C+S April 2020 Vol. 6 Issue 4 (web)

New urbanism has been changing the design of communities for the past 30 years. Today, in many cities and communities, we are seeing more walkable neighborhoods, more orientation around public tran- sit systems, and a greater integration of varied land uses. This has fostered neighborliness, environmental sustainability, and economic prosperity, which have contributed to improved quality of life. Over the past decade, we’ve also seen the emergence of smart communi- ties, which use technology (such as the Internet of Things (IoT)) and data to better meet citizens’ needs and improve livability by enabling better governance, planning, and management. Increasingly, these new concepts are developed and implemented by “Plangineers”: planners and engineers who have combined orientations/backgrounds in plan- ning/design and engineering and who are now contributing to the next generation of community design. Human-Centric Design Approach At its heart, a city should be an extension of its inhabitants and its ecosystem. It is imperative to account for all ages and backgrounds as we explore a human-centric design approach. After all, an active 30-year-old does not have the same needs as a child or the elderly. In most cases, these populations are all represented within a city and we need to think about how to create opportunity and improved quality of life for all in a balanced way. In doing so, they will be most successful when they build upon a city’s environmental and ecological “DNA”. Examples in history show us that cities that have embraced their DNA have been most effective in creating diverse and lasting environments for their citizens and visitors. Amsterdam is a great example with a network of canals and integration of water into its urban fabric. The result is planning and design that is directly informed by the needs, de- sires, and habits of the specific community while addressing its unique combination of geography, culture, and socioeconomics. In working towards creating a higher quality of life for our communi- ties, it is imperative that we reach out to and include a wide cross- section of the community in the planning process. Open dialogue with residents, business owners, local workers and interested stakeholders helps to inform a range of options that may work within a specific area of the community. Real-time platforms, like social media, can be extremely helpful in collecting immediate feedback, while also shar- ing news and updates in a timely manner. We need to be nimble and flexible to adapt and refine proposed solutions based on the feedback received. Feedback can be solicited every step of the way –from the feasibility phase through final planning and design – and adjustments can be incorporated to build consensus throughout the implementation process. We also need to let time build the space of our cities: as they say “Rome wasn’t built in one day” either. If we don’t over-plan, we allow the city to evolve so it can reflect layer upon layer of changes over time, made by its citizens and guided by designers and planners. Planning for Smart Cities and New Urbanism By Niek Veraart and David Reel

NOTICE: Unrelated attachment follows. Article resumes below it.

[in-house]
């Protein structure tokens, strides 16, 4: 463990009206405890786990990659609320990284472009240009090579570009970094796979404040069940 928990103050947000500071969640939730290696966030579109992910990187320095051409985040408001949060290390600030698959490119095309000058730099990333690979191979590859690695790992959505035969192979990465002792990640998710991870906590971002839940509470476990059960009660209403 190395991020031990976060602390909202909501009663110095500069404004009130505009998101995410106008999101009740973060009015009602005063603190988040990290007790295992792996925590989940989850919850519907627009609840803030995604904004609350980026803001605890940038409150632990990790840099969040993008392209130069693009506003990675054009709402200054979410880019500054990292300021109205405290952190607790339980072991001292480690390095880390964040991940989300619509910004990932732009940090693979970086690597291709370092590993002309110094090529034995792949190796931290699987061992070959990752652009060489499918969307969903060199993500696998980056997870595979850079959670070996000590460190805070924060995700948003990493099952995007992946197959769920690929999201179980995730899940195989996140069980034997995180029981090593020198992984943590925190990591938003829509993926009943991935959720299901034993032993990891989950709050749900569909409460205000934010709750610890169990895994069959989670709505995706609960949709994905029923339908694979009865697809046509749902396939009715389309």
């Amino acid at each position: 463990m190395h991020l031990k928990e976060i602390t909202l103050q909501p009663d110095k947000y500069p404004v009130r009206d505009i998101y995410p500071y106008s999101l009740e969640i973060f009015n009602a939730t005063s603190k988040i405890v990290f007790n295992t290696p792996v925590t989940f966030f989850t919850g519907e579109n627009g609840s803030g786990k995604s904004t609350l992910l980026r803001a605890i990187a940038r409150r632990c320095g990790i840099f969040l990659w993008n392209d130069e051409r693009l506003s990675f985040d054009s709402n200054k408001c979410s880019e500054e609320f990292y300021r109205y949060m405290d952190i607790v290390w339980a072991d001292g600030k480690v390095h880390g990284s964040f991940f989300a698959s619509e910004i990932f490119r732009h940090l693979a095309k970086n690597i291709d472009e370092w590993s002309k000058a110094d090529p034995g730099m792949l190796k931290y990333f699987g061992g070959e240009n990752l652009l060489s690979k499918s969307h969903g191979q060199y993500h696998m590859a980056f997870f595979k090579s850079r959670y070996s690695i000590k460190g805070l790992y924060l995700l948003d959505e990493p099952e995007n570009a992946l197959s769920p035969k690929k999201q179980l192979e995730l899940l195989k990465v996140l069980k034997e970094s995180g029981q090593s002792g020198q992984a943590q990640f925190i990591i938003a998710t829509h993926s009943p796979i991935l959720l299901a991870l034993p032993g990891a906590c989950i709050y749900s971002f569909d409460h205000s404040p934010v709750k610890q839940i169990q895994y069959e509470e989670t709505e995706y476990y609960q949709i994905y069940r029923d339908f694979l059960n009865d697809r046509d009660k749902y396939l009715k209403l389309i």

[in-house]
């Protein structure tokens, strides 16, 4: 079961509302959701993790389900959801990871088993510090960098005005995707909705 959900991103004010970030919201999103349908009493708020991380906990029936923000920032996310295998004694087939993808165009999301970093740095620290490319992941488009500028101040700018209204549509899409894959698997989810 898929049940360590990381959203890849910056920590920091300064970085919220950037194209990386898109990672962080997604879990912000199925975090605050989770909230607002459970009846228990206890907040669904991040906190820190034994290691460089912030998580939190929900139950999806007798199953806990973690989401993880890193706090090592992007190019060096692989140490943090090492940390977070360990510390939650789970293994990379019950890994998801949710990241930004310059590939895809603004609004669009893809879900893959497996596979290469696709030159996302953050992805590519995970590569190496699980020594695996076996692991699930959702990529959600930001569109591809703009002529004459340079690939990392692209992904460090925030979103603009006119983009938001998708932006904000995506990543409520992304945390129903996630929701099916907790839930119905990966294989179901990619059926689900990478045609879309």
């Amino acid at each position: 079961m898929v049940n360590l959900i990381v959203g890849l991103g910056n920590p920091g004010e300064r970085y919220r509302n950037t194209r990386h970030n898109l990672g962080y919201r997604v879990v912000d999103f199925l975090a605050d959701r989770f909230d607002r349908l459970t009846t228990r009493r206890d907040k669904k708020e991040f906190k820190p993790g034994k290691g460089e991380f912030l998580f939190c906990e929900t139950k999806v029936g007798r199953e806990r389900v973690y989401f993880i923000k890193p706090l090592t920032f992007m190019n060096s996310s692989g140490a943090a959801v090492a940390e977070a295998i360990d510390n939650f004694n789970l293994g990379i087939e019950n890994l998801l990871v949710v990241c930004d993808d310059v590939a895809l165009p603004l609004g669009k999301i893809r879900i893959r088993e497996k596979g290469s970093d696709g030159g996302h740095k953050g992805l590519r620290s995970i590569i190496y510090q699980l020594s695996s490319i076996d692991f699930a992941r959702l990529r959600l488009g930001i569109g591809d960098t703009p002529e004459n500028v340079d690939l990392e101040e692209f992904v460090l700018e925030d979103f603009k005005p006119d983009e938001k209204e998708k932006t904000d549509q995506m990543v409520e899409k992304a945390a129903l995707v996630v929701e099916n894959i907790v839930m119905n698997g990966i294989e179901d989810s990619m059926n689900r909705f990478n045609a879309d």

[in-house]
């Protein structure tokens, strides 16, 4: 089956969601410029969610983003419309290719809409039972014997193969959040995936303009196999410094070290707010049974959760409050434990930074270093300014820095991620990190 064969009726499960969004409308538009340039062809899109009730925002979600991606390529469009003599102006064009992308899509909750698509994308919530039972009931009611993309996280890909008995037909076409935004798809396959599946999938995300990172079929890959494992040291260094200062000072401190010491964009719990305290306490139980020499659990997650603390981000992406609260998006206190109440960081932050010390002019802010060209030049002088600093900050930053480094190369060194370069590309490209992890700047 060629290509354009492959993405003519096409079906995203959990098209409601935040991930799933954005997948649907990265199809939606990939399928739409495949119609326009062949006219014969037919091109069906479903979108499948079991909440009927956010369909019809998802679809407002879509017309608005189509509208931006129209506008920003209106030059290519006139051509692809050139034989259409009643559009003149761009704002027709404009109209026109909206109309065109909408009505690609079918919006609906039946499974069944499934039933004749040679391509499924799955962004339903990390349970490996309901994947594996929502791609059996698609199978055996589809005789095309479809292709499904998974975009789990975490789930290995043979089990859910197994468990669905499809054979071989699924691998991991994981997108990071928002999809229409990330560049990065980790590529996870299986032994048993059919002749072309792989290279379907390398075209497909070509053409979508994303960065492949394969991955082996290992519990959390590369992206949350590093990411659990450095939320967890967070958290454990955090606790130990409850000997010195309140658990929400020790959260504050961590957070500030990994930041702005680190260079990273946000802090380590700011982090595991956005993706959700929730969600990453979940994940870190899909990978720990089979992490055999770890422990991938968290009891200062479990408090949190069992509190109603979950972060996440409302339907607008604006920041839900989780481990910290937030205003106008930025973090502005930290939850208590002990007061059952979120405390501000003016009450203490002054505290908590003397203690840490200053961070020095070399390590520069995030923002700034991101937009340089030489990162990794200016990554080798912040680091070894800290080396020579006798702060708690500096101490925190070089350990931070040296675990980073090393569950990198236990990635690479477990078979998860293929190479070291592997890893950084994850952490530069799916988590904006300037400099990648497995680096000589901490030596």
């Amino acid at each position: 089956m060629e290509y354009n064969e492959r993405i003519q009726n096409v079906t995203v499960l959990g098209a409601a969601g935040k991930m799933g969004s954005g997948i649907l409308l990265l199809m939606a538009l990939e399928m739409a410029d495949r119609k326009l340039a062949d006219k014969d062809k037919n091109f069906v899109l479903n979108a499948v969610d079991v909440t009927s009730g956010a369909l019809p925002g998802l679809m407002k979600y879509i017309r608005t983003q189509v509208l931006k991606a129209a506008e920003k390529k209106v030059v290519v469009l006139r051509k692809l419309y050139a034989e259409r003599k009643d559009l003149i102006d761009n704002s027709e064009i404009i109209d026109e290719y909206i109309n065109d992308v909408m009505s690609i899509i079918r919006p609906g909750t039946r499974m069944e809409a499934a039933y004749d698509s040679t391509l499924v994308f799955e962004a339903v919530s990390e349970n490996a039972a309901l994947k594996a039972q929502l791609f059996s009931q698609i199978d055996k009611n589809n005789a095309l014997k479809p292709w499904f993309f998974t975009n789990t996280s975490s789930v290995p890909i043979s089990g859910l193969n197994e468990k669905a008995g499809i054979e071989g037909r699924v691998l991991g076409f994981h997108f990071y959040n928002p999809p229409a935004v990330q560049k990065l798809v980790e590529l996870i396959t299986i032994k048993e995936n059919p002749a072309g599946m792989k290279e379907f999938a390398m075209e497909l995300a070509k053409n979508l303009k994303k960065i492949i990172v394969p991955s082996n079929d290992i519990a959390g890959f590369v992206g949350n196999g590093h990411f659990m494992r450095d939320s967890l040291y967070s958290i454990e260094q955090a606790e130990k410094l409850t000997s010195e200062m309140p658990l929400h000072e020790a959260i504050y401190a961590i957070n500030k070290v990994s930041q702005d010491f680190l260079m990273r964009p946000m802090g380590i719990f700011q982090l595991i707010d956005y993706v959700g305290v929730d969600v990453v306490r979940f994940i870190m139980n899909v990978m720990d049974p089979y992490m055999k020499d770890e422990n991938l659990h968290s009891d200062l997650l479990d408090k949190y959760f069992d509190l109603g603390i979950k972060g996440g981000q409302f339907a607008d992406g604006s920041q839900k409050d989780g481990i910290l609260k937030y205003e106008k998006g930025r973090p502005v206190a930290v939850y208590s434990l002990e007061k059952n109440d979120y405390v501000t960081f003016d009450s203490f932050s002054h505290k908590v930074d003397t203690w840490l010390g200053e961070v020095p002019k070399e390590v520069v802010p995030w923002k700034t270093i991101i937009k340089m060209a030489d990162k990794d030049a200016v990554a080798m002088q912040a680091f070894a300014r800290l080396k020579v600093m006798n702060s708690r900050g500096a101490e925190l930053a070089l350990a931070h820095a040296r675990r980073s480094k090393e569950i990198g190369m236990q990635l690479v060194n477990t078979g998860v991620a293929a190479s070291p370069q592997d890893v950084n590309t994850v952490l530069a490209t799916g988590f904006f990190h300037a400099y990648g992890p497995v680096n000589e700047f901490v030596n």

Technology and the Internet of Things (IoT) Nearly everything will be changed by the continued dissemination of the IoT: offices, homes, vehicles, retail, infrastructure, and more. Tech- nology is revolutionizing how we live, work, and play, but technology cannot exist for its own sake. We’re creating urban design solutions that don’t purely rely on technology but rather incorporate it as part of our human-centric design approach. Some examples include smart parking meters that show available spots on an app to cut down on driving and recirculation time; congestion sensors to optimize or divert traffic; smart LED lamp posts that adjust to brightness and weather conditions; smart electricity grids that analyze energy consumption and deliver the optimal supply of electricity; waste sensors that detect garbage levels and maximize collection routes; structural sensors to monitor vibrations and building conditions, and the list of applications goes on. The deployment of IoT is already impacting land use and urban plan- ning. Urban dwellers have come to expect that certain amenities – such as parks, restaurants, grocery stores, banks, dry cleaners, pharmacies, post offices, etc. – should be easily found in their communities. Cit- ies can optimize their land use and ensure that all of these needs are met by taking datasets captured by IoT – like traffic trends, health outcomes, unit economics, and amenities scores – and use modeling to plan spaces that include these destinations while maximizing the quality of life for residents and visitors. Substantial public input has been sought throughout this project, which has elicited strong opinions from various communities. Numerous routes were studied for their topographic feasibility and connectivity to the locations and destinations that community members identified as ideal.


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